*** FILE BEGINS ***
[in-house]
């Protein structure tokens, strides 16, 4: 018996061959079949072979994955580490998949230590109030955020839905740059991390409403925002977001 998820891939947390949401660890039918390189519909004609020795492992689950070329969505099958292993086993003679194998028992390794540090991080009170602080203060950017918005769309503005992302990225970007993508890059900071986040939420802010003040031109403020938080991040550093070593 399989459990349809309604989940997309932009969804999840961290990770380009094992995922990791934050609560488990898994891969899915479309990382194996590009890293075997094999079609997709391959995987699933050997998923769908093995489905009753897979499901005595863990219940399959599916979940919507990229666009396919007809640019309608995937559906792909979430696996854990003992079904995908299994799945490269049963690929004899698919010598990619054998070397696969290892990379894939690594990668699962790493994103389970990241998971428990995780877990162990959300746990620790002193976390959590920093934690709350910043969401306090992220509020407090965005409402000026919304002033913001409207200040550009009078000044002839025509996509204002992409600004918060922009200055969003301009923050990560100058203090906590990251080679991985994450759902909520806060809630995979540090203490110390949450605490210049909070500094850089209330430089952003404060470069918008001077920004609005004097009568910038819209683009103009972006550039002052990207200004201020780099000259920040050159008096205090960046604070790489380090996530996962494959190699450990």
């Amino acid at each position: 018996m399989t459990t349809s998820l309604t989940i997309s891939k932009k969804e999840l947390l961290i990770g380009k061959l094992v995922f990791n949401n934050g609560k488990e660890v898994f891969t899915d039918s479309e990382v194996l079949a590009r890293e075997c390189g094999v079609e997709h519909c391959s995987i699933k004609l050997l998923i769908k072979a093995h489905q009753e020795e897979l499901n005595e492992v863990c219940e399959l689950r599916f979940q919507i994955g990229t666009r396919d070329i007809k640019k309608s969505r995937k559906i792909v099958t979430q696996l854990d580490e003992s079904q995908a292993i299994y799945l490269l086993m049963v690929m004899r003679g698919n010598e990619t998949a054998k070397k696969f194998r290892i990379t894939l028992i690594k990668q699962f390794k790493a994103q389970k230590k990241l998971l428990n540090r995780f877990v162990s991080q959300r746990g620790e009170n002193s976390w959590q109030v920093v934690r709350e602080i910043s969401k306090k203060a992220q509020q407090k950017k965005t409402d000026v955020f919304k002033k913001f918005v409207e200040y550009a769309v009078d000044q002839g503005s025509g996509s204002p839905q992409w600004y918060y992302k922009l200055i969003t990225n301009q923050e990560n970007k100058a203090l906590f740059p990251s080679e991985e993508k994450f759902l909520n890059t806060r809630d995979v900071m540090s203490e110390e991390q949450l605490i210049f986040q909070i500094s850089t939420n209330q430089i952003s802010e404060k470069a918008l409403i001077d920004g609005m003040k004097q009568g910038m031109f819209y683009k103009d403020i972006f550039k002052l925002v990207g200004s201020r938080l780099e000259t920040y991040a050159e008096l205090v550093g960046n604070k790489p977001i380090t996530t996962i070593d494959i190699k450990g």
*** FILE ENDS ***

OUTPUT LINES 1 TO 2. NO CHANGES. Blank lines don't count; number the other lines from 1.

[in-house]
């Protein structure tokens, strides 16, 4: 018996061959079949072979994955580490998949230590109030955020839905740059991390409403925002977001 998820891939947390949401660890039918390189519909004609020795492992689950070329969505099958292993086993003679194998028992390794540090991080009170602080203060950017918005769309503005992302990225970007993508890059900071986040939420802010003040031109403020938080991040550093070593 399989459990349809309604989940997309932009969804999840961290990770380009094992995922990791934050609560488990898994891969899915479309990382194996590009890293075997094999079609997709391959995987699933050997998923769908093995489905009753897979499901005595863990219940399959599916979940919507990229666009396919007809640019309608995937559906792909979430696996854990003992079904995908299994799945490269049963690929004899698919010598990619054998070397696969290892990379894939690594990668699962790493994103389970990241998971428990995780877990162990959300746990620790002193976390959590920093934690709350910043969401306090992220509020407090965005409402000026919304002033913001409207200040550009009078000044002839025509996509204002992409600004918060922009200055969003301009923050990560100058203090906590990251080679991985994450759902909520806060809630995979540090203490110390949450605490210049909070500094850089209330430089952003404060470069918008001077920004609005004097009568910038819209683009103009972006550039002052990207200004201020780099000259920040050159008096205090960046604070790489380090996530996962494959190699450990």